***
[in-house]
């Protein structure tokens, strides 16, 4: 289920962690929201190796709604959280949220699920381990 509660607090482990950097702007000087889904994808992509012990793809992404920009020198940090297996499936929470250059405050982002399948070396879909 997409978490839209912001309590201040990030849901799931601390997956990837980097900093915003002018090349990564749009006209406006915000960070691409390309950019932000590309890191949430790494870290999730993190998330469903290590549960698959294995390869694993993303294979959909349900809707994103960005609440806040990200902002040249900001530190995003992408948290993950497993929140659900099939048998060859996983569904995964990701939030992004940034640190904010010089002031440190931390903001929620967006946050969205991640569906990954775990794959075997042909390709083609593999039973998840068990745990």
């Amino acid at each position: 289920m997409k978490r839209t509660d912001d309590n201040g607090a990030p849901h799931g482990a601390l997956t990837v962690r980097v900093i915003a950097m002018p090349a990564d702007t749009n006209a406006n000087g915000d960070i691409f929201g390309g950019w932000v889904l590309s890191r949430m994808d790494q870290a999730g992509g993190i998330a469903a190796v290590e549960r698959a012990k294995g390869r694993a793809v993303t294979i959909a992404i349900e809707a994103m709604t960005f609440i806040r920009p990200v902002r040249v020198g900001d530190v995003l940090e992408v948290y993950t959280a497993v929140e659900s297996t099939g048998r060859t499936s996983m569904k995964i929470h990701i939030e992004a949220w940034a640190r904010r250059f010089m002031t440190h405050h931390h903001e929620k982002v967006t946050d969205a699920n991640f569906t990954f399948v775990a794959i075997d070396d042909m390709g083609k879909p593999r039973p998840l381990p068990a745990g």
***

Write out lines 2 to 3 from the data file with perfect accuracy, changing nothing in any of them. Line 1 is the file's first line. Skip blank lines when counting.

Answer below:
């Protein structure tokens, strides 16, 4: 289920962690929201190796709604959280949220699920381990 509660607090482990950097702007000087889904994808992509012990793809992404920009020198940090297996499936929470250059405050982002399948070396879909 997409978490839209912001309590201040990030849901799931601390997956990837980097900093915003002018090349990564749009006209406006915000960070691409390309950019932000590309890191949430790494870290999730993190998330469903290590549960698959294995390869694993993303294979959909349900809707994103960005609440806040990200902002040249900001530190995003992408948290993950497993929140659900099939048998060859996983569904995964990701939030992004940034640190904010010089002031440190931390903001929620967006946050969205991640569906990954775990794959075997042909390709083609593999039973998840068990745990």
């Amino acid at each position: 289920m997409k978490r839209t509660d912001d309590n201040g607090a990030p849901h799931g482990a601390l997956t990837v962690r980097v900093i915003a950097m002018p090349a990564d702007t749009n006209a406006n000087g915000d960070i691409f929201g390309g950019w932000v889904l590309s890191r949430m994808d790494q870290a999730g992509g993190i998330a469903a190796v290590e549960r698959a012990k294995g390869r694993a793809v993303t294979i959909a992404i349900e809707a994103m709604t960005f609440i806040r920009p990200v902002r040249v020198g900001d530190v995003l940090e992408v948290y993950t959280a497993v929140e659900s297996t099939g048998r060859t499936s996983m569904k995964i929470h990701i939030e992004a949220w940034a640190r904010r250059f010089m002031t440190h405050h931390h903001e929620k982002v967006t946050d969205a699920n991640f569906t990954f399948v775990a794959i075997d070396d042909m390709g083609k879909p593999r039973p998840l381990p068990a745990g």